Sylvan Acoustics, Inc - Sound
Sound reproduction (audio engineering) is the technical area where the founder of Sylvan Acoustics, Inc., Michael Zipparo, was first introduced to and subsequently became fascinated with the science and art associated with electroacoustic transducers (devices that transmit energy from electrical to acoustic forms, or in the case of audio namely loudspeakers). The science is intriguing because it is multidisciplinary, meaning that understanding the behavior of a transducer requires master of multiple disciplines, including: electrical engineering and electronics (where the signals come that drive the transducer); mechanical engineering (how the materials behave mechanically); and acoustics (the science of sound radiation, propagation, absorption, reflection, etc.). In addition, some knowledge of materials (properties of plastics, metals, wood, rubber, etc.) and electromagnetism is helpful. A successful loudspeaker must carefully consider the desired performance level, and must be planned according to the relatively complex design principals associated with the relevant technical factors that dictate performance. In addition, the construction of a working loudspeaker requires proficiency in the processing of construction materials (e.g. wood and plywood) into functional units using a variety of woodworking machinery and tooling. Accurate techniques and attention to detail are required to produce cabinets that look and perform well. The aesthetic part is where the art really comes in, as the proportions, shape, and wood grain of the materials can have a profound effect on the visual impact of the system, which is an important component of the overall experience.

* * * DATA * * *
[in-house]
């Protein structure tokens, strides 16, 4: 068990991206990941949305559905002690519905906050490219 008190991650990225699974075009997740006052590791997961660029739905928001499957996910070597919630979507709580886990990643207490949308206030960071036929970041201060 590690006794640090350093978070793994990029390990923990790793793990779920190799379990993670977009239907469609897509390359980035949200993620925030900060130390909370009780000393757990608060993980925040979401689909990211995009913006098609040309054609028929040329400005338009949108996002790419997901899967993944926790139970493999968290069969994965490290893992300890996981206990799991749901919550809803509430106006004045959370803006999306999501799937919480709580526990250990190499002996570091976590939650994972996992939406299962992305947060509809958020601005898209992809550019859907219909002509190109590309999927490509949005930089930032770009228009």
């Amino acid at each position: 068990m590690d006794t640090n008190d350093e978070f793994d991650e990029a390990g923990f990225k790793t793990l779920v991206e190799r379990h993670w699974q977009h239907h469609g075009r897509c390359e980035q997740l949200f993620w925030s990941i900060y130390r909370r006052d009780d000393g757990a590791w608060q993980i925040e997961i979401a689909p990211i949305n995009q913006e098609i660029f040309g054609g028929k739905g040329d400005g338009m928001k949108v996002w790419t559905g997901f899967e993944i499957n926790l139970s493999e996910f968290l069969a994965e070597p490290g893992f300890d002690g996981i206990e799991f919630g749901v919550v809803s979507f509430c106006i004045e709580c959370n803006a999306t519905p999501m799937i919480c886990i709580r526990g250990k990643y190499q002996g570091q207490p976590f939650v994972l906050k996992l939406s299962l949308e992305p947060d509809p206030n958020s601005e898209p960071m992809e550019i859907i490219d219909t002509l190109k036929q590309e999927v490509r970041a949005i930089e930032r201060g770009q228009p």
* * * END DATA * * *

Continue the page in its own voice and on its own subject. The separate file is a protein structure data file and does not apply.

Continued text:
The Sylvan Acoustics approach towards electroacoustic transducers and systems is relatively straightforward: achieve accurate sound reproduction capable of accurate sonic character in both the time and frequency domains. The system should be capable of this accuracy independent of the type of music being played. System physical dimensions, power levels, room treatments, etc., should be more dictated by the room dimensions and the desired listening sound pressure level. Use of carefully selected drivers with controlled responses across the critical sensitive mid-range of frequencies, and without unruly high frequency breakup modes that are difficulty to tame, enable the use of more simple crossover networks for division of the signal to each driver. Implementation of the crossover electronically (either analog or digital) allows more easy matching of driver acoustic amplitude when sensitivity is different.
Specific expertise in:
Subwoofer design and construction for the ultimate low frequency (bass) acoustic response – the lowest audible sounds or even infrasound (lower than the lower limit of human hearing) at room shaking volumes. Subwoofers can be implemented with a closed box approach, which requires a larger box for a given cutoff frequency and sound level, or with a bass reflex (ported) design, that can achieve either a lower cutoff or a higher sensitivity than the sealed box. Reflex enclosures also come with an additional benefit from the reduces cone excursion from the port resonance, though that comes with a somewhat (perhaps imperceptible depending on musical content) sacrifice in transient response. Specific expertise modeling and building multi-chamber bass reflex enclosures that add additional cone damping and hence IM distortion reduction to the system, along with the ability to acoustically treat one room more resonance without the use of DSP or analog adjustment of the system response.